|Publication number||US8060040 B2|
|Application number||US 12/193,230|
|Publication date||Nov 15, 2011|
|Filing date||Aug 18, 2008|
|Priority date||Aug 18, 2008|
|Also published as||CN102124355A, CN102124355B, EP2313789A1, EP2313789B1, US20100041356, WO2010020614A1|
|Publication number||12193230, 193230, US 8060040 B2, US 8060040B2, US-B2-8060040, US8060040 B2, US8060040B2|
|Original Assignee||Telefonaktiebolaget Lm Ericsson (Publ)|
|Export Citation||BiBTeX, EndNote, RefMan|
|Patent Citations (28), Non-Patent Citations (10), Referenced by (3), Classifications (15), Legal Events (3)|
|External Links: USPTO, USPTO Assignment, Espacenet|
The present invention generally relates to power detectors, and more particularly relates to detecting the power level or true root-mean-square level of a radio frequency (RF) signal.
Radio-frequency detectors, which include devices that can sense a voltage level, current level, or power level of a radio-frequency (RF) signal, are used in radio applications for a variety of purposes. For example, an RF detector may be used to measure output power from a transmitter power amplifier, or to estimate the signal strength of a received signal.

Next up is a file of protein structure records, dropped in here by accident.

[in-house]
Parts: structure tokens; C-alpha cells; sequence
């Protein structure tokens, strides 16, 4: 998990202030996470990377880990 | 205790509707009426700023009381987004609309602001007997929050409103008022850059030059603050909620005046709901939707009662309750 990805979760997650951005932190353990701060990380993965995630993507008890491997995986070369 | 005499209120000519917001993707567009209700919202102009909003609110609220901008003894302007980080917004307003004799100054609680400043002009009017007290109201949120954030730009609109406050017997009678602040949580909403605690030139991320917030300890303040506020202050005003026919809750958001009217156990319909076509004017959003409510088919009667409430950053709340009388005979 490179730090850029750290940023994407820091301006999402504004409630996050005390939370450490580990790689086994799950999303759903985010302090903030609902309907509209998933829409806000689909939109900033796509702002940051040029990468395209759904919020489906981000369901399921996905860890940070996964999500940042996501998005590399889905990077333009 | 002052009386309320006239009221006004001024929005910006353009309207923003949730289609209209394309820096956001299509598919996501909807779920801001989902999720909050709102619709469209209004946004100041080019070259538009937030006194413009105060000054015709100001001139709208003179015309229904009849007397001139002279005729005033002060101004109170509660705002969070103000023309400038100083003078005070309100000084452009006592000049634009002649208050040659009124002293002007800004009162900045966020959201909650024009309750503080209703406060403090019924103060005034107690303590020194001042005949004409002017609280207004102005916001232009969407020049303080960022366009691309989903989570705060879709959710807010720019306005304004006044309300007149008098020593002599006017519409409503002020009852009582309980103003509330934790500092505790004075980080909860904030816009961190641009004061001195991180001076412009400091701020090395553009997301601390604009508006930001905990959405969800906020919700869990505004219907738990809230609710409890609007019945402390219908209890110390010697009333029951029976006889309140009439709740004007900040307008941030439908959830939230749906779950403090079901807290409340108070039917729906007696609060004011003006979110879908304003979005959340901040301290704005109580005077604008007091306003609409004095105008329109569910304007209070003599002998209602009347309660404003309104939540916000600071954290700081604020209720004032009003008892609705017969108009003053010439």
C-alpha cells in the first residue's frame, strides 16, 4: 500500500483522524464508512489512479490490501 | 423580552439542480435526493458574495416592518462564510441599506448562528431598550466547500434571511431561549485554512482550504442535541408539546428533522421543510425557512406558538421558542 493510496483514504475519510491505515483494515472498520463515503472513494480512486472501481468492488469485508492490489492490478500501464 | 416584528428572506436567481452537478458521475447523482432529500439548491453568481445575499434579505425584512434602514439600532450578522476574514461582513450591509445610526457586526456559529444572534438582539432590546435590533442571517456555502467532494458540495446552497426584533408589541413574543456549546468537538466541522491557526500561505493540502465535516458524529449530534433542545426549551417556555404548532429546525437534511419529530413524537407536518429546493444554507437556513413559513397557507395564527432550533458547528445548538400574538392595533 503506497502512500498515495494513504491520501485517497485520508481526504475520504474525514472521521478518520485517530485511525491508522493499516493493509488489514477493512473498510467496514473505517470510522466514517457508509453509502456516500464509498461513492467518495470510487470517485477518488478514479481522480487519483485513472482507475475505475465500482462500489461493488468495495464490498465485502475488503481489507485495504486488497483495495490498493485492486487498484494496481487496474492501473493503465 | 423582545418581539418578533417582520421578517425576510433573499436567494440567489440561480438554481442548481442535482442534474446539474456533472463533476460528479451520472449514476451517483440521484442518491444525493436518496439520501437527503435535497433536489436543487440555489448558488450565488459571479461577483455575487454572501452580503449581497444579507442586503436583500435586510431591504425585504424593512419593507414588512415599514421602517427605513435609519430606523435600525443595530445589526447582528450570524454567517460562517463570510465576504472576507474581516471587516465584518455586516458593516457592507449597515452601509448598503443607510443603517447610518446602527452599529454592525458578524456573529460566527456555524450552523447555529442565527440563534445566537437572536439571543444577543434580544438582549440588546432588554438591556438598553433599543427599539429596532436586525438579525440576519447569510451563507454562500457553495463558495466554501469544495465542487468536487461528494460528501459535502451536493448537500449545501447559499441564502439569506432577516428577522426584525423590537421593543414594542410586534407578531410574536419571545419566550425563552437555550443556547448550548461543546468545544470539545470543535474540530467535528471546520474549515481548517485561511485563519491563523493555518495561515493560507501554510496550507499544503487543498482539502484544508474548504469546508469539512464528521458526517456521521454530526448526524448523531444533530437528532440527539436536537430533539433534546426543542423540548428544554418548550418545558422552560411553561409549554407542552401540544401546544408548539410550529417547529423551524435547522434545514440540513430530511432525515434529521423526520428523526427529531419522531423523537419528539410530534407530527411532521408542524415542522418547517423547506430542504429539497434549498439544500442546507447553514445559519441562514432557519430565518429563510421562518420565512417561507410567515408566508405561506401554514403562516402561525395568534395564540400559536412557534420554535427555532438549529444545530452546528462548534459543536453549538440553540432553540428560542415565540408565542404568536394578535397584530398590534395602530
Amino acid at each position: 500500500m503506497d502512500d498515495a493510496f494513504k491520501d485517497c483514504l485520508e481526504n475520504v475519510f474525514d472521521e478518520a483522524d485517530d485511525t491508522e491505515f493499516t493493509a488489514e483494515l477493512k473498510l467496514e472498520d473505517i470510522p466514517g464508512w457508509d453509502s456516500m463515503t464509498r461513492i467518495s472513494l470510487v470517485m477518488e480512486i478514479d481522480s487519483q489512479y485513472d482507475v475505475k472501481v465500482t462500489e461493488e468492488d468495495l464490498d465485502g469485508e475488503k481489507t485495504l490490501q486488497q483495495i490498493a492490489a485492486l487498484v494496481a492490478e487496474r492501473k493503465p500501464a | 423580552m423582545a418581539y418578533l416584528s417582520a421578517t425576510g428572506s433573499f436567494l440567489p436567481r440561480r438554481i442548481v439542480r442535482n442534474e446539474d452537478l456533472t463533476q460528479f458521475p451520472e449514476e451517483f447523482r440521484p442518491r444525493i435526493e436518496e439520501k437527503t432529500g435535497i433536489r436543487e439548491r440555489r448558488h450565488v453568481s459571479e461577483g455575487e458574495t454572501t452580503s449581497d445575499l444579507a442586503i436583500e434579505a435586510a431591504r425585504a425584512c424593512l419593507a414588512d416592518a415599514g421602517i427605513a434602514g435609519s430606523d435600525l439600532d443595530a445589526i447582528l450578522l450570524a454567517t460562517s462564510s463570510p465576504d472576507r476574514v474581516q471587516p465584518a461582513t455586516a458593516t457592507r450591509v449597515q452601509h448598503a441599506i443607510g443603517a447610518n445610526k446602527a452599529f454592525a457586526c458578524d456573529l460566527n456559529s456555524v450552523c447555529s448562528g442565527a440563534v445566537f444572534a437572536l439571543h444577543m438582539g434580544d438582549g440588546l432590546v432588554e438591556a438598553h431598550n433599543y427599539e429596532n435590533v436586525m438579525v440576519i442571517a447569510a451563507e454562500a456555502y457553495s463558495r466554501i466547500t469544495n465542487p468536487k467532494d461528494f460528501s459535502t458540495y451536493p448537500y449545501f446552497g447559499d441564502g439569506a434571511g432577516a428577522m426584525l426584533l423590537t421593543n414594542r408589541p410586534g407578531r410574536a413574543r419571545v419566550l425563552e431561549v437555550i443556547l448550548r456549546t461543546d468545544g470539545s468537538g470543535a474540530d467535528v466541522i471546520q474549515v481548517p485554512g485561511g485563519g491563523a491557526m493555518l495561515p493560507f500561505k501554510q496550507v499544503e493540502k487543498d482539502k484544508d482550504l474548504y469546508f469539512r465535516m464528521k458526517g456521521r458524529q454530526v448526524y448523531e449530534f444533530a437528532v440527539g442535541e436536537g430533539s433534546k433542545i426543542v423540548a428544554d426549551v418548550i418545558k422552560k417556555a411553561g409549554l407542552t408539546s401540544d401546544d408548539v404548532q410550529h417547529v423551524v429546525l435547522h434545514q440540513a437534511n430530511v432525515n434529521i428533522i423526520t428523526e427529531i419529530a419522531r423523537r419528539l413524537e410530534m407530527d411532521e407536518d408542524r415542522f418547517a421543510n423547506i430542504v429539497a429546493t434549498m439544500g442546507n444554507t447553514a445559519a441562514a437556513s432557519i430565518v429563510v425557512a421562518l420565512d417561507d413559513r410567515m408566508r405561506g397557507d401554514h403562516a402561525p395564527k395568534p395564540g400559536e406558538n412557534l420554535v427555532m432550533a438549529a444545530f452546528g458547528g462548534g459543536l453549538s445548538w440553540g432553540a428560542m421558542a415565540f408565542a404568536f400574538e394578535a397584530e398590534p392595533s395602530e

A simple envelope detector might comprise just a diode and capacitor, or a four diode bridge rectifier. A diode used for power detection applications is typically a junction diode (such as a Schottky diode), fabricated with standard CMOS process technology. These junction diodes exhibit large forward voltage drops and poorly controlled operating parameters, limiting the dynamic range and accuracy of diode-based detectors.
RF detectors may also be constructed by exploiting the quadratic operating characteristic of a transistor, such as a MOSFET. One approach exploits the quadratic relationship between input voltage and output current of a single softly saturated FET, followed by a low-pass filter. Power detectors based on softly saturated amplifiers have a broader dynamic range than a simple diode-based detector, but consume more area. These power detectors also have a relatively low upper frequency limit.